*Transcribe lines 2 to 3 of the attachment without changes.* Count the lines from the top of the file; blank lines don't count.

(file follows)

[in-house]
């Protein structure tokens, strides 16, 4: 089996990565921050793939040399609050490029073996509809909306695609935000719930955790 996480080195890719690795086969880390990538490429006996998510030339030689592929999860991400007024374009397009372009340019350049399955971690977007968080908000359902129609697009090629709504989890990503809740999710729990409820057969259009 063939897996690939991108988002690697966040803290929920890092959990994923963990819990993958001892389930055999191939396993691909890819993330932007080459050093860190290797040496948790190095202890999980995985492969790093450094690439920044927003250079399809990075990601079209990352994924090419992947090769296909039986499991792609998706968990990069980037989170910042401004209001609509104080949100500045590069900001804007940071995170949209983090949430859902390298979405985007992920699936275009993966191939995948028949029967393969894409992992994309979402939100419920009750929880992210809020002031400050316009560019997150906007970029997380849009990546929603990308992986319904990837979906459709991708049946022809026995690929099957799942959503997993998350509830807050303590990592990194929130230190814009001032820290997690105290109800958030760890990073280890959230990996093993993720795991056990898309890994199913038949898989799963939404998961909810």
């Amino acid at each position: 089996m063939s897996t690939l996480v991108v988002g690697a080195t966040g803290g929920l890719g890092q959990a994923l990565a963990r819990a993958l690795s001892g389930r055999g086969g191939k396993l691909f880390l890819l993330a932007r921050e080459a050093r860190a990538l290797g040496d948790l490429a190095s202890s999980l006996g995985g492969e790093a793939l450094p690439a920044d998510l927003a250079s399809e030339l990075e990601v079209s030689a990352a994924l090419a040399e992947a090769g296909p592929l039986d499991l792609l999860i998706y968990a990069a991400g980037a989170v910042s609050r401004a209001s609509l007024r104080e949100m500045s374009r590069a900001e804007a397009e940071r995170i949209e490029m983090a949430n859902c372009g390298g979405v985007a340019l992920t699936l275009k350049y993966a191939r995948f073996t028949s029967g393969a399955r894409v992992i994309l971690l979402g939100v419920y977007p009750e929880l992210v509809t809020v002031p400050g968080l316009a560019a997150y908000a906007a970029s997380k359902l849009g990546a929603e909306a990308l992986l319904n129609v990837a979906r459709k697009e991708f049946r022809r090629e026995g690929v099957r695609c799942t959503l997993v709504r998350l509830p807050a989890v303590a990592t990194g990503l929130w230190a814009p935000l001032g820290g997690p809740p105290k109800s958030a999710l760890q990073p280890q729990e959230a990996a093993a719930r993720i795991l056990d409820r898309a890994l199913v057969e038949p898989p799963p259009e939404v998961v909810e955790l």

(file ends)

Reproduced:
């Protein structure tokens, strides 16, 4: 089996990565921050793939040399609050490029073996509809909306695609935000719930955790 996480080195890719690795086969880390990538490429006996998510030339030689592929999860991400007024374009397009372009340019350049399955971690977007968080908000359902129609697009090629709504989890990503809740999710729990409820057969259009 063939897996690939991108988002690697966040803290929920890092959990994923963990819990993958001892389930055999191939396993691909890819993330932007080459050093860190290797040496948790190095202890999980995985492969790093450094690439920044927003250079399809990075990601079209990352994924090419992947090769296909039986499991792609998706968990990069980037989170910042401004209001609509104080949100500045590069900001804007940071995170949209983090949430859902390298979405985007992920699936275009993966191939995948028949029967393969894409992992994309979402939100419920009750929880992210809020002031400050316009560019997150906007970029997380849009990546929603990308992986319904990837979906459709991708049946022809026995690929099957799942959503997993998350509830807050303590990592990194929130230190814009001032820290997690105290109800958030760890990073280890959230990996093993993720795991056990898309890994199913038949898989799963939404998961909810």
């Amino acid at each position: 089996m063939s897996t690939l996480v991108v988002g690697a080195t966040g803290g929920l890719g890092q959990a994923l990565a963990r819990a993958l690795s001892g389930r055999g086969g191939k396993l691909f880390l890819l993330a932007r921050e080459a050093r860190a990538l290797g040496d948790l490429a190095s202890s999980l006996g995985g492969e790093a793939l450094p690439a920044d998510l927003a250079s399809e030339l990075e990601v079209s030689a990352a994924l090419a040399e992947a090769g296909p592929l039986d499991l792609l999860i998706y968990a990069a991400g980037a989170v910042s609050r401004a209001s609509l007024r104080e949100m500045s374009r590069a900001e804007a397009e940071r995170i949209e490029m983090a949430n859902c372009g390298g979405v985007a340019l992920t699936l275009k350049y993966a191939r995948f073996t028949s029967g393969a399955r894409v992992i994309l971690l979402g939100v419920y977007p009750e929880l992210v509809t809020v002031p400050g968080l316009a560019a997150y908000a906007a970029s997380k359902l849009g990546a929603e909306a990308l992986l319904n129609v990837a979906r459709k697009e991708f049946r022809r090629e026995g690929v099957r695609c799942t959503l997993v709504r998350l509830p807050a989890v303590a990592t990194g990503l929130w230190a814009p935000l001032g820290g997690p809740p105290k109800s958030a999710l760890q990073p280890q729990e959230a990996a093993a719930r993720i795991l056990d409820r898309a890994l199913v057969e038949p898989p799963p259009e939404v998961v909810e955790l």